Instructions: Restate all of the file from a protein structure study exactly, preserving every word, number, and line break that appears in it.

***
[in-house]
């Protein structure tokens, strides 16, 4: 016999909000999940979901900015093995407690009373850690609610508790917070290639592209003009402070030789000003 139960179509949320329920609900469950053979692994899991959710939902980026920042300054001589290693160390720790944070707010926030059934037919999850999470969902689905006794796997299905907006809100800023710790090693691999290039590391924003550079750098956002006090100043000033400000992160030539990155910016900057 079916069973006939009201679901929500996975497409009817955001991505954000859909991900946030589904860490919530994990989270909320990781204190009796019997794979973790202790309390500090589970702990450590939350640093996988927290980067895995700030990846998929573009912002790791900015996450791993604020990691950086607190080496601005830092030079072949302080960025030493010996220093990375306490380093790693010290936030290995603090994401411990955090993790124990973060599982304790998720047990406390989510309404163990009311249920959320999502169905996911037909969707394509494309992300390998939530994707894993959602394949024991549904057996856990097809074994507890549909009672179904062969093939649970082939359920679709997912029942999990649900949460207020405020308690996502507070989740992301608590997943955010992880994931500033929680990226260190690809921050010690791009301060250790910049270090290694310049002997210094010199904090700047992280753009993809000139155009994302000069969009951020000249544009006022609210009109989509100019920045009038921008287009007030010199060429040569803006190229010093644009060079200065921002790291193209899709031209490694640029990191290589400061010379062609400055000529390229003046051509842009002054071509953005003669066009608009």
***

[in-house]
């Protein structure tokens, strides 16, 4: 016999909000999940979901900015093995407690009373850690609610508790917070290639592209003009402070030789000003 139960179509949320329920609900469950053979692994899991959710939902980026920042300054001589290693160390720790944070707010926030059934037919999850999470969902689905006794796997299905907006809100800023710790090693691999290039590391924003550079750098956002006090100043000033400000992160030539990155910016900057 079916069973006939009201679901929500996975497409009817955001991505954000859909991900946030589904860490919530994990989270909320990781204190009796019997794979973790202790309390500090589970702990450590939350640093996988927290980067895995700030990846998929573009912002790791900015996450791993604020990691950086607190080496601005830092030079072949302080960025030493010996220093990375306490380093790693010290936030290995603090994401411990955090993790124990973060599982304790998720047990406390989510309404163990009311249920959320999502169905996911037909969707394509494309992300390998939530994707894993959602394949024991549904057996856990097809074994507890549909009672179904062969093939649970082939359920679709997912029942999990649900949460207020405020308690996502507070989740992301608590997943955010992880994931500033929680990226260190690809921050010690791009301060250790910049270090290694310049002997210094010199904090700047992280753009993809000139155009994302000069969009951020000249544009006022609210009109989509100019920045009038921008287009007030010199060429040569803006190229010093644009060079200065921002790291193209899709031209490694640029990191290589400061010379062609400055000529390229003046051509842009002054071509953005003669066009608009």